The tax alpha advantage: A competitive edge for fund managers

By Daniela Cohen, RSM US

Published: 17 June 2024

The asset management sector has experienced notable capital consolidation in recent years. Large managers continue to outcompete their smaller peers for capital as a result of economies of scale, technological advancements, regulatory pressures and changing investor preferences. Across all alternative asset classes, investors are committing more capital to fewer funds. Of the US$4.5 trillion in hedge fund assets under management at the end of Q4 2023, 80% of those assets, or US$3.7 trillion, were managed by North America-based funds, according to Preqin. This share has grown by about 7% since 2017 as the mega funds continued to gain market share, notably at the expense of European hedge funds whose share of global AUM has dwindled rapidly. 

Looking to the future, the trend toward capital consolidation within this sector is likely to continue. Preqin’s latest Future of Alternatives 2028 report projects that hedge fund assets will grow 3.6% yearly, reaching US$5.2 trillion by 2028, with North America keeping a tight grasp on much of that AUM. Fund managers will need to focus on differentiating themselves to attract and retain capital and position themselves for success. 

In this environment, the importance of tax-efficient investing is rising to the fore. Managing investments in a tax-efficient manner can enable fund managers to potentially enhance their investors’ after-tax returns and improve their overall return on investment. The key to effectively optimising tax alpha is the ability to access near-real-time insights to make better, quicker investment decisions.

© Source: Preqin Pro. Data as of February 2024

Optimising tax alpha

The ability to optimise tax alpha can be a significant differentiator for fund managers in the competitive landscape of attracting capital. The impact of taxes on investment returns can be detrimental if not properly managed and planned for. 

Too often, tax is viewed strictly as a compliance function. Tax departments are stretched thin by increasingly complex reporting requirements, higher expectations from investors, and outdated processes and technology. To become a value-creating function rather than a cost center, tax departments need to lean on automation and data analytics to provide enhanced insights. 

The right technology can enable fund managers to effectively manage their tax compliance function and reporting obligations while also gaining insights to guide investment strategies and transactions. To do so successfully, there are certain features that fund managers should look for in potential technology solutions:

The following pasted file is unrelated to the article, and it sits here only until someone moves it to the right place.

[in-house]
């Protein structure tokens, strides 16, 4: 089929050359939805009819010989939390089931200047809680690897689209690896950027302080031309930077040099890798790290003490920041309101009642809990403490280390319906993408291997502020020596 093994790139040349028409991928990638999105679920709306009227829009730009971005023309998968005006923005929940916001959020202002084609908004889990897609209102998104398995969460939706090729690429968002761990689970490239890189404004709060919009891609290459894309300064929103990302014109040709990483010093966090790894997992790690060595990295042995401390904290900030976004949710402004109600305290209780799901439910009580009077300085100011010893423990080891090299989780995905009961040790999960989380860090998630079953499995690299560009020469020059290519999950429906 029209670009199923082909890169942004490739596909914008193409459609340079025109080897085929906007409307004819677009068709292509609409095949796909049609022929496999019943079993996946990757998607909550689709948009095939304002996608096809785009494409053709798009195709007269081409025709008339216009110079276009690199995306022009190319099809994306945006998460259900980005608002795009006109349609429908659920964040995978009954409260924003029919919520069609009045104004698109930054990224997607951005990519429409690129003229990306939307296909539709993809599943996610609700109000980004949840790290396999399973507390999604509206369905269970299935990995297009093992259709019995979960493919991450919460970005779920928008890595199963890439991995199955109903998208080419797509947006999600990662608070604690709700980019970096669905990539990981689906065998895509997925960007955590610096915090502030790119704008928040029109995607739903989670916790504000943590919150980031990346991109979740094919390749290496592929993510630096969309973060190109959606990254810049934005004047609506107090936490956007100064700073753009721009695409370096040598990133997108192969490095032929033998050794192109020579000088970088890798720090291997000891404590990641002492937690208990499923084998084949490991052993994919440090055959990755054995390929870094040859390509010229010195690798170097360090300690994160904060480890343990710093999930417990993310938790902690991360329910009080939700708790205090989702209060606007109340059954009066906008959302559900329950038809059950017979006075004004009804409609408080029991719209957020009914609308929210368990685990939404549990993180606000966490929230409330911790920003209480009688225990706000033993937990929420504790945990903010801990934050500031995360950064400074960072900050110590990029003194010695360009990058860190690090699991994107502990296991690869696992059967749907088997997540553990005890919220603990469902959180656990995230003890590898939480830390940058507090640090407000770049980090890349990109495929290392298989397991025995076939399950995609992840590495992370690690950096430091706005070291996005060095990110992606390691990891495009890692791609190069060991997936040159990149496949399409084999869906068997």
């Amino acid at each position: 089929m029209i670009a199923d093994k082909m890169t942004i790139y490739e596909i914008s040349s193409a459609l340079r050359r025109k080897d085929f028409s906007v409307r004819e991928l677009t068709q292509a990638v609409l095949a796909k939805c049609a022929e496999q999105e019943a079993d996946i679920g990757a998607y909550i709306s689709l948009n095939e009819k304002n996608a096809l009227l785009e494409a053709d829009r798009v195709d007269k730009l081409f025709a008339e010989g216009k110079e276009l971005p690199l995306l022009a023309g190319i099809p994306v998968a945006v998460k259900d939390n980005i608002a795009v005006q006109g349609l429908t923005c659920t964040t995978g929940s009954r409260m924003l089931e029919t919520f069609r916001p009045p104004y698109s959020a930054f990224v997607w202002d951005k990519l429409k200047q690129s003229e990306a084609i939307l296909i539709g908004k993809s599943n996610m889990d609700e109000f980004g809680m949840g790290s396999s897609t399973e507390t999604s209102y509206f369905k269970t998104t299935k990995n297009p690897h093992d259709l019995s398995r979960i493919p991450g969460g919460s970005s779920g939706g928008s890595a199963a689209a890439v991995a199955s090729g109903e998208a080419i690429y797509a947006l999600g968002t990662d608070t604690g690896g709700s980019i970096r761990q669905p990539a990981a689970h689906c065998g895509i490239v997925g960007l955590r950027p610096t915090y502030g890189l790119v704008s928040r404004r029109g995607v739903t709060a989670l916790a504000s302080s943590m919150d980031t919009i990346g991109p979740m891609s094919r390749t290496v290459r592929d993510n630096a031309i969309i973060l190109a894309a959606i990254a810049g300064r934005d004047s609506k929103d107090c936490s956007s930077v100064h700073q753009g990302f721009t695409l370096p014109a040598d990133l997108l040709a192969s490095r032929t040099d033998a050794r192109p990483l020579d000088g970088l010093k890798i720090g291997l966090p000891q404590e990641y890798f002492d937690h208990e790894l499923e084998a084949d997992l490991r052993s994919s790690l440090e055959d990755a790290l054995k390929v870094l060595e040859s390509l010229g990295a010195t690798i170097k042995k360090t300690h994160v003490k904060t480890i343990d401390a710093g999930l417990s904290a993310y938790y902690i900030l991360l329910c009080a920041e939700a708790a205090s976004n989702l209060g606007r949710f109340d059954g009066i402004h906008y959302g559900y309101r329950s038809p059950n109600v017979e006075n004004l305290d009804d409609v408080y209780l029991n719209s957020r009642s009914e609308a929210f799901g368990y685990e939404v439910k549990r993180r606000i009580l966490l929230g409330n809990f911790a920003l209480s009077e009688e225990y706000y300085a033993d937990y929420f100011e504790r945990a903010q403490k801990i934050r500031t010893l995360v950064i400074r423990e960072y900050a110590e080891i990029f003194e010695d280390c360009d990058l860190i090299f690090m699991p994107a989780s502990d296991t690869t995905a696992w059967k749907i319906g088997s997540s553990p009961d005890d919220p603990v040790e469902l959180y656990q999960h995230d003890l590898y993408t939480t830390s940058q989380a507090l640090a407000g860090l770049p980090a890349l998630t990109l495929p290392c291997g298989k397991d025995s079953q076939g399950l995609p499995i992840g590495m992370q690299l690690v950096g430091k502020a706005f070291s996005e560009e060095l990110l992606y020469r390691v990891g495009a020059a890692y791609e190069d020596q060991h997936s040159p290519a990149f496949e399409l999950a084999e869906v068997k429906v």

1.    A single, integrated approach

With securities trading specifically, a single transaction may be subject to overlapping tax rules. This can make the analysis of all potential tax ramifications a bit challenging if traders are relying on manual processes to piece together their full tax picture. By using a single, integrated platform, portfolio managers can get a holistic look at the tax implications of their trades with a fully tax-sensitised view of the portfolio.  

This clearer picture can enable fund managers to effectively analyse all tax implications of their trades, allowing them to more accurately plan for long-term capital gains and qualified dividend income, expedite or conserve short-term capital losses, and mitigate the potential for loss disallowances under the loss deferral rules. 

2.    Prioritisation of timely insights and modeling

Tax data is often provided after a trade has been executed, rendering it useless as a modeling tool. By leveraging advanced technology and the latest data, fund managers can rapidly analyse the tax consequences of various “what-if” trading scenarios. This includes assessing the impact of various trading strategies on the overall tax liability of the portfolio. Near-real-time modeling paves the way for identification of opportunities such as tax-loss harvesting and enhancement of the timing of trades to minimise tax exposure. 

Timely modeling also allows fund managers to be more responsive to rapidly changing market conditions and investor needs. For example, if a geopolitical event or new policy initiative significantly affects an investment, managers can quickly assess the tax implications and adjust their portfolio accordingly. This level of agility is essential in today’s fast-paced and ever-changing operating landscape.

3.    Synergy throughout the entire tax function

Employing systems that do not communicate with each other is a common barrier to effective automation within compliance functions. Having easy data flow between various functions in the asset management business is essential to automate certain processes. A fully integrated and transparent tax compliance system allows for seamless collaboration between various departments, including trading, operations, back-office and compliance teams. This can lead to improved efficiency overall, lower costs, and ultimately better returns for investors.

The long view

Tax considerations can be an essential part of the formula for an asset managers’ success. Those who prioritise tax efficiency and actively work to minimise the tax burden for their investors can provide significant value and help investors achieve superior long-term outcomes. As the importance of tax-efficient investing continues to grow, fund managers who can consistently generate tax alpha will be well-positioned to succeed in the competitive world of asset management.